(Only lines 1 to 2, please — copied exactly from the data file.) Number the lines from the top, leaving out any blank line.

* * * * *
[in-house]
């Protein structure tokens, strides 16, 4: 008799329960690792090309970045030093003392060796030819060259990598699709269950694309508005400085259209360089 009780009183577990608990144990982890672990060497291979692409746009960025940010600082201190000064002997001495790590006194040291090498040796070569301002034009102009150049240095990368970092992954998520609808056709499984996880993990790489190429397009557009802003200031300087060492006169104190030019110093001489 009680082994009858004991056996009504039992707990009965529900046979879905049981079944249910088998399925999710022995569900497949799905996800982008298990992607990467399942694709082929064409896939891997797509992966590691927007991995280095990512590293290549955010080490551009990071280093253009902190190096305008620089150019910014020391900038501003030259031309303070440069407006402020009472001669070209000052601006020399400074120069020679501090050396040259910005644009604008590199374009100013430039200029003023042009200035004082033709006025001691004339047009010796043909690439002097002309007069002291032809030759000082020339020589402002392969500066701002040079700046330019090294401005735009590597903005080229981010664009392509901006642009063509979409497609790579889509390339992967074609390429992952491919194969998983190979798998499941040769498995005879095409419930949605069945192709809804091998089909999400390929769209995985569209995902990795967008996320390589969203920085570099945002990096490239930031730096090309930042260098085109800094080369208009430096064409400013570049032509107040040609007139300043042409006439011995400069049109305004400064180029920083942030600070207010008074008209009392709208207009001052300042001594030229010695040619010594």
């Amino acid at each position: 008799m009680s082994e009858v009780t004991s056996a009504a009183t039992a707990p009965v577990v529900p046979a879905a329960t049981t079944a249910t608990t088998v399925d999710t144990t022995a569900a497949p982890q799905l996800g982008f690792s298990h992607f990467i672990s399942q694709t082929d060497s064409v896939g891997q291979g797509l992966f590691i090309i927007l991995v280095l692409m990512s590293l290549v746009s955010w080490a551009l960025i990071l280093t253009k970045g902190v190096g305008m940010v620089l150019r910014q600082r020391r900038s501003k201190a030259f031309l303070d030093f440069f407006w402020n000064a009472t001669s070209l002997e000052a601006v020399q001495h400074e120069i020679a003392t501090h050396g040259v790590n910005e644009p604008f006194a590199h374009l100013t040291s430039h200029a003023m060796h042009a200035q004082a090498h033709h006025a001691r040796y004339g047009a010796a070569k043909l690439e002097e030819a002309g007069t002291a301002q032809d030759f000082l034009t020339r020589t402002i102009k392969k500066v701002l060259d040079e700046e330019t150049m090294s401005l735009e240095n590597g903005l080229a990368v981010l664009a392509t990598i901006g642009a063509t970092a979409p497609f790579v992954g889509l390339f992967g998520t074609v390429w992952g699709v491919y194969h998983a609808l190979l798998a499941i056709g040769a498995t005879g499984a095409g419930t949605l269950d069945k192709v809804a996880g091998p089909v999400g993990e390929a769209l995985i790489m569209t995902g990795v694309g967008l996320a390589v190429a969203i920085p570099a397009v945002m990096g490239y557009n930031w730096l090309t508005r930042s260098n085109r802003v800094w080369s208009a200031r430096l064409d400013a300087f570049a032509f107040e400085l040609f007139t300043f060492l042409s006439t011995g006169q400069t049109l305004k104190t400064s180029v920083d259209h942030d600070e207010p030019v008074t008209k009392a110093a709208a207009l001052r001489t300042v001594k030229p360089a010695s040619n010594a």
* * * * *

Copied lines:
[in-house]
């Protein structure tokens, strides 16, 4: 008799329960690792090309970045030093003392060796030819060259990598699709269950694309508005400085259209360089 009780009183577990608990144990982890672990060497291979692409746009960025940010600082201190000064002997001495790590006194040291090498040796070569301002034009102009150049240095990368970092992954998520609808056709499984996880993990790489190429397009557009802003200031300087060492006169104190030019110093001489 009680082994009858004991056996009504039992707990009965529900046979879905049981079944249910088998399925999710022995569900497949799905996800982008298990992607990467399942694709082929064409896939891997797509992966590691927007991995280095990512590293290549955010080490551009990071280093253009902190190096305008620089150019910014020391900038501003030259031309303070440069407006402020009472001669070209000052601006020399400074120069020679501090050396040259910005644009604008590199374009100013430039200029003023042009200035004082033709006025001691004339047009010796043909690439002097002309007069002291032809030759000082020339020589402002392969500066701002040079700046330019090294401005735009590597903005080229981010664009392509901006642009063509979409497609790579889509390339992967074609390429992952491919194969998983190979798998499941040769498995005879095409419930949605069945192709809804091998089909999400390929769209995985569209995902990795967008996320390589969203920085570099945002990096490239930031730096090309930042260098085109800094080369208009430096064409400013570049032509107040040609007139300043042409006439011995400069049109305004400064180029920083942030600070207010008074008209009392709208207009001052300042001594030229010695040619010594």